If you think it's safe to do so, consider speaking to the person who is harassing you and asking them to stop. Make it clear that you don't like what they are doing, you find it offensive and you will have to take further action if they don't stop. One way to do this is to ask the harasser to have an informal discussion with you - and invite a colleague who you trust to be there when the discussion takes place. Make sure you know what you want to say before these exchanges take place, and try to stay calm and polite. Keep a detailed note of the discussion in a safe place.
If you don't feel able to speak to the harasser, another option is to write to them or to ask someone else to write to them on your behalf. Make sure you keep a copy of all correspondence if you do this.
Speak to your manager
Another approach is to talk to your manager. If your immediate manager is the person who is bullying you, approach a more senior member of staff, or go to the human resources department instead.
Your employer should investigate your complaint and may be able to take a number of actions, such as requiring the harasser to apologise and stop their behaviour or moving them to another workplace. If you are offered another role within your organisation, this could also be a solution, provided it's no less favourable than your current job and you are happy to move teams.
Take legal action
Unfortunately, speaking to harassers or escalating these concerns to senior members of staff or HR departments does not always resolve the problem. If your employer fails to take your complaint seriously or the harassment doesn't stop, you may need to make a formal complaint. If this doesn't have the desired effect, you should consider legal action. There are a range of claims which may be available to you, depending on the full circumstances.
Take legal advice as soon as possible since it can be important to act fast. Please be aware that time limits are very tight in tribunal cases, usually requiring you to issue a claim three months less one day from the date on which the detrimental treatment or dismissal occurred.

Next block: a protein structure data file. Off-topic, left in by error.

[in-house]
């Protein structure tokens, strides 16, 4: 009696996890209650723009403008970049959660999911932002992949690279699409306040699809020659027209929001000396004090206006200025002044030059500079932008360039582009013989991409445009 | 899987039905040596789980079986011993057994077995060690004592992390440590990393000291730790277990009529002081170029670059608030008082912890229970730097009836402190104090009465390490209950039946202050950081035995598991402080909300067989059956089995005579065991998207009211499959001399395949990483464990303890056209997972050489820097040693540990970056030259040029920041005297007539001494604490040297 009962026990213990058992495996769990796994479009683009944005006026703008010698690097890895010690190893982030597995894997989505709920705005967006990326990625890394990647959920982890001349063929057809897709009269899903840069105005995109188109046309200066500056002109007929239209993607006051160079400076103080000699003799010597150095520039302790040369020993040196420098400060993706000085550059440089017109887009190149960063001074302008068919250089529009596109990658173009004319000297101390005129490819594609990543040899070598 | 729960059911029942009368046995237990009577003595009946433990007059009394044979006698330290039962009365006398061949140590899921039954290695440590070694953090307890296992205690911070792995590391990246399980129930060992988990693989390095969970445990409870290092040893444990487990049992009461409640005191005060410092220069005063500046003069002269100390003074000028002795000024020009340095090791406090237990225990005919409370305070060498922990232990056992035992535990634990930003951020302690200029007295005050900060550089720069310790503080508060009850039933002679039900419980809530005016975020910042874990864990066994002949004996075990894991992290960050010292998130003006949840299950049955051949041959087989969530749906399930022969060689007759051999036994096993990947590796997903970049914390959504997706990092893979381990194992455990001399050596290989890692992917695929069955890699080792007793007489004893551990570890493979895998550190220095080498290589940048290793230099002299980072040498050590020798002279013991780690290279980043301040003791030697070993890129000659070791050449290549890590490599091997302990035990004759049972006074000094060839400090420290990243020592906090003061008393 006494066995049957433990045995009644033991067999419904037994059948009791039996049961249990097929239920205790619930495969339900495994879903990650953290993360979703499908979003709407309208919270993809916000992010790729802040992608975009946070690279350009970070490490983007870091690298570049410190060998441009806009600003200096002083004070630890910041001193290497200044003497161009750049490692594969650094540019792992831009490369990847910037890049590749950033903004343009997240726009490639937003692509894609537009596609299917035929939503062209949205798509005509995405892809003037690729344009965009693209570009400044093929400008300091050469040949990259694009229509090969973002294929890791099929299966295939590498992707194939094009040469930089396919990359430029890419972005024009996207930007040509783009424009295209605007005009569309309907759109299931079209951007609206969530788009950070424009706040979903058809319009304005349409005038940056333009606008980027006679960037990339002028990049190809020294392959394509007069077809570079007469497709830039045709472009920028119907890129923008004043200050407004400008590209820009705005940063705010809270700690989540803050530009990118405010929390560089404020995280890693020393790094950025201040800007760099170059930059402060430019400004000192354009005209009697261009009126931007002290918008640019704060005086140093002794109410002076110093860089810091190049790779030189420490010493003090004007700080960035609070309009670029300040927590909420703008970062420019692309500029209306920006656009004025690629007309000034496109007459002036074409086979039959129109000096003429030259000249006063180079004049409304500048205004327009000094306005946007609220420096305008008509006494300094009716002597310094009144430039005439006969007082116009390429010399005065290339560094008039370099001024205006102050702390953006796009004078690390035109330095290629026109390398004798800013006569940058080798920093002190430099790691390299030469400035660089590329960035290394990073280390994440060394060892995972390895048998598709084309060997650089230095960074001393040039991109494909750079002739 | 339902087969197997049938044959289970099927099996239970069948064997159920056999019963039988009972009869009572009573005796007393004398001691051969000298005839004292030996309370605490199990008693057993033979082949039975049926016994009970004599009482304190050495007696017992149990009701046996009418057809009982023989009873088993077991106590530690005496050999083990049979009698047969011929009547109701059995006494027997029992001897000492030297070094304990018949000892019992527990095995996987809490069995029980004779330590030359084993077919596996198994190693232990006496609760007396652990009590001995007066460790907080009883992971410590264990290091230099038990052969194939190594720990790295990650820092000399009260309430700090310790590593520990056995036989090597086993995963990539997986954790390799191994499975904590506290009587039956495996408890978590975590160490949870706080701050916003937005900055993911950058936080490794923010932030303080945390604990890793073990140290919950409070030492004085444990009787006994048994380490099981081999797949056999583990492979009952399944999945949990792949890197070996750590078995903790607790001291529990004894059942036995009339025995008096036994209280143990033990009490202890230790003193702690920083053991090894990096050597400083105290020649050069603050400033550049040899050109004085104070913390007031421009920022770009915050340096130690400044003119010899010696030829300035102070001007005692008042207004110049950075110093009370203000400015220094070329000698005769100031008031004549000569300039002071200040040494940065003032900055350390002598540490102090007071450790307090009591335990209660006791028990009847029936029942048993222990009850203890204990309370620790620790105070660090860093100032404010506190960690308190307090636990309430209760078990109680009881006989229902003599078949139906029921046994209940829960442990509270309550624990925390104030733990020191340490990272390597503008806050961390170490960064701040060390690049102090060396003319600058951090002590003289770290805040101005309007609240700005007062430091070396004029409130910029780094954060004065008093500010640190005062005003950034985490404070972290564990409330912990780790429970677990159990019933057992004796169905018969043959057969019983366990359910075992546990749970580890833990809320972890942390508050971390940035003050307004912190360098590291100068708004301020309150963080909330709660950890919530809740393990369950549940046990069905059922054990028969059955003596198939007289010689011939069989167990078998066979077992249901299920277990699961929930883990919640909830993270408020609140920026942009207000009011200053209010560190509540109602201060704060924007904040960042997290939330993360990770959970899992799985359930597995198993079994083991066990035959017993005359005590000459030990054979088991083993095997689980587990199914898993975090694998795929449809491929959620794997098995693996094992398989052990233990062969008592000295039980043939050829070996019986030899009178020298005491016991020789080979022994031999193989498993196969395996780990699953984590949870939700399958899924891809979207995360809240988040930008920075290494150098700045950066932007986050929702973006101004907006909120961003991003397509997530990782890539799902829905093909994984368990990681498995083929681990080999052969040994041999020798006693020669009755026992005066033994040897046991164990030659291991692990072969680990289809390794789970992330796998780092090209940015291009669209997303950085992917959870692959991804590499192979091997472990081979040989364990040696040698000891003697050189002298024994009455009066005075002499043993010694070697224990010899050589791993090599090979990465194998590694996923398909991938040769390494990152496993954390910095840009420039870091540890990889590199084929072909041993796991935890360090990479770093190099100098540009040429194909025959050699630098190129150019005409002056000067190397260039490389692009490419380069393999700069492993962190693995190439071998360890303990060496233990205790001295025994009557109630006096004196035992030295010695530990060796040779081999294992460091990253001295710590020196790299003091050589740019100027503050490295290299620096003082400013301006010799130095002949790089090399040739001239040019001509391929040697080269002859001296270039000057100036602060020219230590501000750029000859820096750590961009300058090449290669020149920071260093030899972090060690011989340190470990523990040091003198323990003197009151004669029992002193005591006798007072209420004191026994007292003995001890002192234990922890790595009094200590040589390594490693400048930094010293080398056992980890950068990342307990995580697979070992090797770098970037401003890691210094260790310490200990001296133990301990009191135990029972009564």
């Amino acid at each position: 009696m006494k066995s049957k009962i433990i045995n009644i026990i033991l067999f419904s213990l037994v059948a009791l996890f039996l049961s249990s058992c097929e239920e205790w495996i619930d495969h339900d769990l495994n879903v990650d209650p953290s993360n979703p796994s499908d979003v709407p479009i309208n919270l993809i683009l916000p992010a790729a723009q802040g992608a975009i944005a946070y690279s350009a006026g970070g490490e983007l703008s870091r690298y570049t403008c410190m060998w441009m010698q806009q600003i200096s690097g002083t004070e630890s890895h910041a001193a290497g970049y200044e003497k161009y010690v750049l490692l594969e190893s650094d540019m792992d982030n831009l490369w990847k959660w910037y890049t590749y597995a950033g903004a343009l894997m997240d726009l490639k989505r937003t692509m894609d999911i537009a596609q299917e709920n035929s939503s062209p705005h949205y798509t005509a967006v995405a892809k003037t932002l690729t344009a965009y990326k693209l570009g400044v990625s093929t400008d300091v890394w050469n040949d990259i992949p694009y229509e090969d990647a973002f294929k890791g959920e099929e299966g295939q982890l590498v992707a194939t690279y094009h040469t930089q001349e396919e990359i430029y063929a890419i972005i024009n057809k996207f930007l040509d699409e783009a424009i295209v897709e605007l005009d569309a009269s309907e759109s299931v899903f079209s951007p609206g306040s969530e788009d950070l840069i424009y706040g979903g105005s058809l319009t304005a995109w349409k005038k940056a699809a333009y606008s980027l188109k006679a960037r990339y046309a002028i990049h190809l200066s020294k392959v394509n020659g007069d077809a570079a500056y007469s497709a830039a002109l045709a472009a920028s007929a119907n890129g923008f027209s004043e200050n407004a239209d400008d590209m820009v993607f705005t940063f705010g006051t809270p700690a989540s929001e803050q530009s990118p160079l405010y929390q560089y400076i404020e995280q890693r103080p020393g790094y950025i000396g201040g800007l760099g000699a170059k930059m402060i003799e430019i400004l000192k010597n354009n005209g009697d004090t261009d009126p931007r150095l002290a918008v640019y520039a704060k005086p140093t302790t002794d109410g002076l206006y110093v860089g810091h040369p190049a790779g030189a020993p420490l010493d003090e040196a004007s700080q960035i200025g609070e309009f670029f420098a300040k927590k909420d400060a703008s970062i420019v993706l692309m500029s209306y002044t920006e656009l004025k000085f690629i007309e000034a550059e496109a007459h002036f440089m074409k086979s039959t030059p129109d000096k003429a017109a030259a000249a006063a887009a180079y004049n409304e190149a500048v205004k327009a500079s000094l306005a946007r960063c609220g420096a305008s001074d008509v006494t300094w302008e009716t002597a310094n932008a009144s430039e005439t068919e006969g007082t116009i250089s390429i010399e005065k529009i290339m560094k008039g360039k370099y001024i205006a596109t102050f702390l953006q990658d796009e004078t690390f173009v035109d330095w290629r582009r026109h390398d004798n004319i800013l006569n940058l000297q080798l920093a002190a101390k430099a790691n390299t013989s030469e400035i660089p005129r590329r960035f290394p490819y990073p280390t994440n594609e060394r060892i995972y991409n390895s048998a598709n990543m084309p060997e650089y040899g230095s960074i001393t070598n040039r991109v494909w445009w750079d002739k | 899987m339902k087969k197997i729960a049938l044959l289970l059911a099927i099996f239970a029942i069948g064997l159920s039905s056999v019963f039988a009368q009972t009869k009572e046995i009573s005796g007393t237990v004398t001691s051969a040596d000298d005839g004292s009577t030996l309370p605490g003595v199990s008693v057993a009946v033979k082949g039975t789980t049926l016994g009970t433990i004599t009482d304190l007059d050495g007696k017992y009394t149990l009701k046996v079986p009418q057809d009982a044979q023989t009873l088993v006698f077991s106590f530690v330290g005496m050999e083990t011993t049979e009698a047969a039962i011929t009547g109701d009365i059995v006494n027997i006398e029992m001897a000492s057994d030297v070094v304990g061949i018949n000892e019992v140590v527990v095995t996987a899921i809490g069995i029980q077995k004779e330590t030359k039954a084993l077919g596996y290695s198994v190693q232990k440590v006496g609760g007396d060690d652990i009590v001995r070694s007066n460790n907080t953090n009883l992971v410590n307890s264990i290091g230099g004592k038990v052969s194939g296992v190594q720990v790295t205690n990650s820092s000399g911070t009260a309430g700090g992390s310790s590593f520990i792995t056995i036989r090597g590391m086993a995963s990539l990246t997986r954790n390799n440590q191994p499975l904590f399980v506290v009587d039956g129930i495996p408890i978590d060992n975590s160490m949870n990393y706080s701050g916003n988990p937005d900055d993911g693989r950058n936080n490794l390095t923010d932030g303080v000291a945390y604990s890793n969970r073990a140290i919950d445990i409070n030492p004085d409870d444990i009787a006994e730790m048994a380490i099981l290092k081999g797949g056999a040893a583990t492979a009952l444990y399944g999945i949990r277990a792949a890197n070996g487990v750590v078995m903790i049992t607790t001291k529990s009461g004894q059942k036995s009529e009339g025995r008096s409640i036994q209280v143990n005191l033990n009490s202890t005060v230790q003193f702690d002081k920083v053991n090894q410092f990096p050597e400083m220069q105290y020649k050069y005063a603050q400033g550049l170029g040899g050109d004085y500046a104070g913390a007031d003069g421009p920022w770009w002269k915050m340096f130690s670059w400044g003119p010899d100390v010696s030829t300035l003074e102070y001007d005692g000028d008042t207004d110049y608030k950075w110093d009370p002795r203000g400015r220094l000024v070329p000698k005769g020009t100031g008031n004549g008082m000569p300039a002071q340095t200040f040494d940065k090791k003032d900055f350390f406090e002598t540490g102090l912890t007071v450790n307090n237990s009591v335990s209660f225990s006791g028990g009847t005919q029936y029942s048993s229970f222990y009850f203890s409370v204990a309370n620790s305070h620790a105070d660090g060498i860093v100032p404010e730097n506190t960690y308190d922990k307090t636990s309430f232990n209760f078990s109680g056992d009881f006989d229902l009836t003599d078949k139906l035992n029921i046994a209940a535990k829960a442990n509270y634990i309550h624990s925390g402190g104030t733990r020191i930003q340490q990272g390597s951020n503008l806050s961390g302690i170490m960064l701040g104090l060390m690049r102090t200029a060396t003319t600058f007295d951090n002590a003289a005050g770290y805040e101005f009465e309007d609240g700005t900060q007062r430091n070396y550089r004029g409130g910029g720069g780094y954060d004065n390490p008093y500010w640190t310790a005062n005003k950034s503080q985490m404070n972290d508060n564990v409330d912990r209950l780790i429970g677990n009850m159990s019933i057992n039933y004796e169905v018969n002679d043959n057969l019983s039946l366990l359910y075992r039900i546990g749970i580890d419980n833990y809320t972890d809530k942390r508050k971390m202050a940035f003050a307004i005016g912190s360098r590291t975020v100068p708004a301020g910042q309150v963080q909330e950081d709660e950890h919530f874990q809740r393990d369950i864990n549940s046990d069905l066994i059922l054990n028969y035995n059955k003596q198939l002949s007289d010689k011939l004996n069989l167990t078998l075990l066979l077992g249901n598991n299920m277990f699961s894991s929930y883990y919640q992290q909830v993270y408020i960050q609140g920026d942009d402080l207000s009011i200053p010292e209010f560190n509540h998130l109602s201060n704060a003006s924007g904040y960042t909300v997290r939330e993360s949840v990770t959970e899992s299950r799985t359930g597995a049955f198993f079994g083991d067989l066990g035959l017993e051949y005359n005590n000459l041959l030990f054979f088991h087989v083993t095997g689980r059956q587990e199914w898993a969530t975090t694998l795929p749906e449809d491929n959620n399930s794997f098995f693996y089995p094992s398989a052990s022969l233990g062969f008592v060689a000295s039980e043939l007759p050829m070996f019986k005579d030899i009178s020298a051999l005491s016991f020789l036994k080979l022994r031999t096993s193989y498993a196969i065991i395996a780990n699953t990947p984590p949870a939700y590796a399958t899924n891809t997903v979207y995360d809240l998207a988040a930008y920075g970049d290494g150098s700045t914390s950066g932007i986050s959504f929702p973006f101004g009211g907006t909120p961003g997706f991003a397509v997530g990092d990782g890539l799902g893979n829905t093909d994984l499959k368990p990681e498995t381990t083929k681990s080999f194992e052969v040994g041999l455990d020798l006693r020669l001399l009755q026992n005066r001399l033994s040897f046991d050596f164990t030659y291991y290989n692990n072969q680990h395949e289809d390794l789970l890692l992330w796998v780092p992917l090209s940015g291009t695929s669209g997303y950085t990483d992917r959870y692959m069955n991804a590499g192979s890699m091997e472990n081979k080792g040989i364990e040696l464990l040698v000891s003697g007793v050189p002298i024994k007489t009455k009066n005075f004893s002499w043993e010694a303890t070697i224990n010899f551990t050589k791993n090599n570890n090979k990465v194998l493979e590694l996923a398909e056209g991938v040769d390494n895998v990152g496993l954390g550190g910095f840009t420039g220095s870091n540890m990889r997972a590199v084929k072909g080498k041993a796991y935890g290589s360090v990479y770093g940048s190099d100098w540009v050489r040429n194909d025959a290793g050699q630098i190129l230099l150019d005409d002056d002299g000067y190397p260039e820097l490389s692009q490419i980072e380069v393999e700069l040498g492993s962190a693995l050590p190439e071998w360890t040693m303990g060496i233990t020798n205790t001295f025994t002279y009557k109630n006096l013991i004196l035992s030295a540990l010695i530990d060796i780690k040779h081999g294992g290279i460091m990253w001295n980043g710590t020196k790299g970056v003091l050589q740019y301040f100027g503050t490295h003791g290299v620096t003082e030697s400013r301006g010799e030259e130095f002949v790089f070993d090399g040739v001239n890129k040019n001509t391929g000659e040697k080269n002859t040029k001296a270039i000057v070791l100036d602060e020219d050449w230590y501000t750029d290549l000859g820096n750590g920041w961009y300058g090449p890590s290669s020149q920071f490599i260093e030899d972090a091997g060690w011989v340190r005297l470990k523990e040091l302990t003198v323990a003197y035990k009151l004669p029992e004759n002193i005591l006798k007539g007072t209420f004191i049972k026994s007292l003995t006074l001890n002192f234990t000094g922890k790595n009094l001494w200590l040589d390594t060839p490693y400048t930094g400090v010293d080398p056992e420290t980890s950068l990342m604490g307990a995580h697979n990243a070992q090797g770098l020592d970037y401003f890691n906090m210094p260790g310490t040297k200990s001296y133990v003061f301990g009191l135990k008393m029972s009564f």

If you are thinking about bringing forward an employment tribunal claim, note that you will first have to inform the Advisory, Conciliation and Arbitration Service (ACAS), providing it with details of your case. The organisation will offer early conciliation in a bid to resolve the dispute. This period of conciliation can last for up to a month. If the claim isn't settled within this time, ACAS will provide a certificate stating that the mandatory process of conciliation has concluded - and you can then proceed with your legal claim.
This mandatory period of conciliation doesn't count for the calculation of the time limit in which you have to bring your legal case.
If you've experienced harassment and bullying that has caused you a psychiatric injury, you may be able to make a claim in the County Court for the damage to your health. If employment law doesn't apply to your situation or you are out of time to bring a claim, this may also then be a potential alternative option.
What if you resign as a result of bullying or harassment?
If you have to resign because of the way you are being treated at work, you might have a case for unfair constructive dismissal. This is when a worker is forced to resign from their position against their will because of the conduct of their employer.
Think carefully before you take the step of leaving your job though. Not everyone has the right to claim constructive dismissal, so it's important to check your legal position before you resign.
The law exists to protect employees and people in a workplace.
Don't suffer in silence. Employees are encouraged to seek employment law advice from their Trade Unions if faced with such situations before things escalate. What usually starts like ‘banter' may escalate to unwanted conduct and becomes a norm. If you need help and you're not sure what to do, you can seek legal advice from your Trade Union, Solicitors, Citizens Advice Bureau, etc or contact us.
Muchie Shamuyarira (Chartered Member of CIPD - UK)
HR & Industrial Relations Director and also Employment Law Consultant in the UK
Mobile: 077 2385 4713 Email: firstname.lastname@example.org website: www.employment-rights.com
Disclaimer: This article is written in a personal capacity. It is not intended either as a substitute for professional advice or judgment or to provide legal or other advice with respect to particular circumstances.